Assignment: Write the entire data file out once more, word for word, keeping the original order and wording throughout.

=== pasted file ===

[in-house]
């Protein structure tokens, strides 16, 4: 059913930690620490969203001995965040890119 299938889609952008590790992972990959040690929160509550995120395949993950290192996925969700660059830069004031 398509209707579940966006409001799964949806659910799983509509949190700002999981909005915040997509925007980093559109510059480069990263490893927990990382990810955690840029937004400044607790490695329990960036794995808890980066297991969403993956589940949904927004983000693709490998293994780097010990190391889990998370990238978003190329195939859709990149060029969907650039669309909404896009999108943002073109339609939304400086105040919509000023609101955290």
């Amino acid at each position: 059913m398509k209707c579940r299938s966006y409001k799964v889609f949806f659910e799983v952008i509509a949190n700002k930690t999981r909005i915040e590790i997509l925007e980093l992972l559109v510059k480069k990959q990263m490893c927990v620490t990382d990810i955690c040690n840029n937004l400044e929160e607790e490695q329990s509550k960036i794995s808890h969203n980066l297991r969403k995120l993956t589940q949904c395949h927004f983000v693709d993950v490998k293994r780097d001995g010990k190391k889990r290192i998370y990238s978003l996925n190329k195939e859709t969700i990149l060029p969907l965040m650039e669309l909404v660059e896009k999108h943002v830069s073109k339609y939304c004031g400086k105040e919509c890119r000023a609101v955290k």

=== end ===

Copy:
[in-house]
């Protein structure tokens, strides 16, 4: 059913930690620490969203001995965040890119 299938889609952008590790992972990959040690929160509550995120395949993950290192996925969700660059830069004031 398509209707579940966006409001799964949806659910799983509509949190700002999981909005915040997509925007980093559109510059480069990263490893927990990382990810955690840029937004400044607790490695329990960036794995808890980066297991969403993956589940949904927004983000693709490998293994780097010990190391889990998370990238978003190329195939859709990149060029969907650039669309909404896009999108943002073109339609939304400086105040919509000023609101955290």
């Amino acid at each position: 059913m398509k209707c579940r299938s966006y409001k799964v889609f949806f659910e799983v952008i509509a949190n700002k930690t999981r909005i915040e590790i997509l925007e980093l992972l559109v510059k480069k990959q990263m490893c927990v620490t990382d990810i955690c040690n840029n937004l400044e929160e607790e490695q329990s509550k960036i794995s808890h969203n980066l297991r969403k995120l993956t589940q949904c395949h927004f983000v693709d993950v490998k293994r780097d001995g010990k190391k889990r290192i998370y990238s978003l996925n190329k195939e859709t969700i990149l060029p969907l965040m650039e669309l909404v660059e896009k999108h943002v830069s073109k339609y939304c004031g400086k105040e919509c890119r000023a609101v955290k």